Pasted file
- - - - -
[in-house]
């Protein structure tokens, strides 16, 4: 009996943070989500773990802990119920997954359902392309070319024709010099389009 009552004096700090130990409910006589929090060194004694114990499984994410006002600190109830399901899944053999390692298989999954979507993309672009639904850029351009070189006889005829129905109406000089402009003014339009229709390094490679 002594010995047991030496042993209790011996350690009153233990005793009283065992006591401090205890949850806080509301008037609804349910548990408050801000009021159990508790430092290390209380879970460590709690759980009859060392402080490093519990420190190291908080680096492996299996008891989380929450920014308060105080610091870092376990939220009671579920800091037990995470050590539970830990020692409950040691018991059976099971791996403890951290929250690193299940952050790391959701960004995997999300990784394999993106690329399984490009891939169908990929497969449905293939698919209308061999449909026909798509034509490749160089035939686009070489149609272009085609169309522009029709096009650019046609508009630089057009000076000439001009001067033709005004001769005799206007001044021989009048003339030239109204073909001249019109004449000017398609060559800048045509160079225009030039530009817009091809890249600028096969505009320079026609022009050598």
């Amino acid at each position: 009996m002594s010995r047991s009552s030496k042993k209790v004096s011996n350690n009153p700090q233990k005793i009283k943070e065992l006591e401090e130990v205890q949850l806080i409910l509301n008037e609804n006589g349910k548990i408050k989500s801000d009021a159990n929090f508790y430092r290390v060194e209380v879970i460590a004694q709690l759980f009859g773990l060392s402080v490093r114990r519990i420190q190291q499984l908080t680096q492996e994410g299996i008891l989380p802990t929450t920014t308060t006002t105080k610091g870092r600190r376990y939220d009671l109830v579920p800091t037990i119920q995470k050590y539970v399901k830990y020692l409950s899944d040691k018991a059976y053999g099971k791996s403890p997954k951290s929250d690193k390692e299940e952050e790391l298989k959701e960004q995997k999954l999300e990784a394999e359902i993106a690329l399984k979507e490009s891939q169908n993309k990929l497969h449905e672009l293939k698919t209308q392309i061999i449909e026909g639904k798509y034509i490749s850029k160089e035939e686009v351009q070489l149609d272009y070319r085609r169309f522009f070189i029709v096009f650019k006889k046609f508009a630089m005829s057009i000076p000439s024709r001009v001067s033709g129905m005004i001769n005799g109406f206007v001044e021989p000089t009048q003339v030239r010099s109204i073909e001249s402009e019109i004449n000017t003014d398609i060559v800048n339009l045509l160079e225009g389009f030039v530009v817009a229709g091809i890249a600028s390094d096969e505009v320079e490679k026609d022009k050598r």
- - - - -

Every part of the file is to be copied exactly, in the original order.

[in-house]
């Protein structure tokens, strides 16, 4: 009996943070989500773990802990119920997954359902392309070319024709010099389009 009552004096700090130990409910006589929090060194004694114990499984994410006002600190109830399901899944053999390692298989999954979507993309672009639904850029351009070189006889005829129905109406000089402009003014339009229709390094490679 002594010995047991030496042993209790011996350690009153233990005793009283065992006591401090205890949850806080509301008037609804349910548990408050801000009021159990508790430092290390209380879970460590709690759980009859060392402080490093519990420190190291908080680096492996299996008891989380929450920014308060105080610091870092376990939220009671579920800091037990995470050590539970830990020692409950040691018991059976099971791996403890951290929250690193299940952050790391959701960004995997999300990784394999993106690329399984490009891939169908990929497969449905293939698919209308061999449909026909798509034509490749160089035939686009070489149609272009085609169309522009029709096009650019046609508009630089057009000076000439001009001067033709005004001769005799206007001044021989009048003339030239109204073909001249019109004449000017398609060559800048045509160079225009030039530009817009091809890249600028096969505009320079026609022009050598």
């Amino acid at each position: 009996m002594s010995r047991s009552s030496k042993k209790v004096s011996n350690n009153p700090q233990k005793i009283k943070e065992l006591e401090e130990v205890q949850l806080i409910l509301n008037e609804n006589g349910k548990i408050k989500s801000d009021a159990n929090f508790y430092r290390v060194e209380v879970i460590a004694q709690l759980f009859g773990l060392s402080v490093r114990r519990i420190q190291q499984l908080t680096q492996e994410g299996i008891l989380p802990t929450t920014t308060t006002t105080k610091g870092r600190r376990y939220d009671l109830v579920p800091t037990i119920q995470k050590y539970v399901k830990y020692l409950s899944d040691k018991a059976y053999g099971k791996s403890p997954k951290s929250d690193k390692e299940e952050e790391l298989k959701e960004q995997k999954l999300e990784a394999e359902i993106a690329l399984k979507e490009s891939q169908n993309k990929l497969h449905e672009l293939k698919t209308q392309i061999i449909e026909g639904k798509y034509i490749s850029k160089e035939e686009v351009q070489l149609d272009y070319r085609r169309f522009f070189i029709v096009f650019k006889k046609f508009a630089m005829s057009i000076p000439s024709r001009v001067s033709g129905m005004i001769n005799g109406f206007v001044e021989p000089t009048q003339v030239r010099s109204i073909e001249s402009e019109i004449n000017t003014d398609i060559v800048n339009l045509l160079e225009g389009f030039v530009v817009a229709g091809i890249a600028s390094d096969e505009v320079e490679k026609d022009k050598r």